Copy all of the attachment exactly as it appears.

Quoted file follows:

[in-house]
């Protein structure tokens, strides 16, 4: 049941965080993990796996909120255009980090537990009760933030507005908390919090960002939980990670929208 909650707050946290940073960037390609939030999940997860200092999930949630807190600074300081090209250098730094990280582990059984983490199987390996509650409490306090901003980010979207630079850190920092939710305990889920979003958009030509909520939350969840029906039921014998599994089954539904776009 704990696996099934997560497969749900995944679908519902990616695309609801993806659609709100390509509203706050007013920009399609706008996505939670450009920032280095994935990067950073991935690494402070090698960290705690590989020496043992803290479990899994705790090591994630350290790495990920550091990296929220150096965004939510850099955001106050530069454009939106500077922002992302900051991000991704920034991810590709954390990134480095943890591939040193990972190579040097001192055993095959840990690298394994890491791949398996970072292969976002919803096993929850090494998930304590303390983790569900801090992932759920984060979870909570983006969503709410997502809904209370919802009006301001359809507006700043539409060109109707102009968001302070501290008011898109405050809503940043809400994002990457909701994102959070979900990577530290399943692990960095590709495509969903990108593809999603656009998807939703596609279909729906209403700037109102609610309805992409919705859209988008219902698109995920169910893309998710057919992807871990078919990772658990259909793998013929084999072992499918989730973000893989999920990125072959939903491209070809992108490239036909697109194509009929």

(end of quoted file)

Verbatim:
[in-house]
């Protein structure tokens, strides 16, 4: 049941965080993990796996909120255009980090537990009760933030507005908390919090960002939980990670929208 909650707050946290940073960037390609939030999940997860200092999930949630807190600074300081090209250098730094990280582990059984983490199987390996509650409490306090901003980010979207630079850190920092939710305990889920979003958009030509909520939350969840029906039921014998599994089954539904776009 704990696996099934997560497969749900995944679908519902990616695309609801993806659609709100390509509203706050007013920009399609706008996505939670450009920032280095994935990067950073991935690494402070090698960290705690590989020496043992803290479990899994705790090591994630350290790495990920550091990296929220150096965004939510850099955001106050530069454009939106500077922002992302900051991000991704920034991810590709954390990134480095943890591939040193990972190579040097001192055993095959840990690298394994890491791949398996970072292969976002919803096993929850090494998930304590303390983790569900801090992932759920984060979870909570983006969503709410997502809904209370919802009006301001359809507006700043539409060109109707102009968001302070501290008011898109405050809503940043809400994002990457909701994102959070979900990577530290399943692990960095590709495509969903990108593809999603656009998807939703596609279909729906209403700037109102609610309805992409919705859209988008219902698109995920169910893309998710057919992807871990078919990772658990259909793998013929084999072992499918989730973000893989999920990125072959939903491209070809992108490239036909697109194509009929």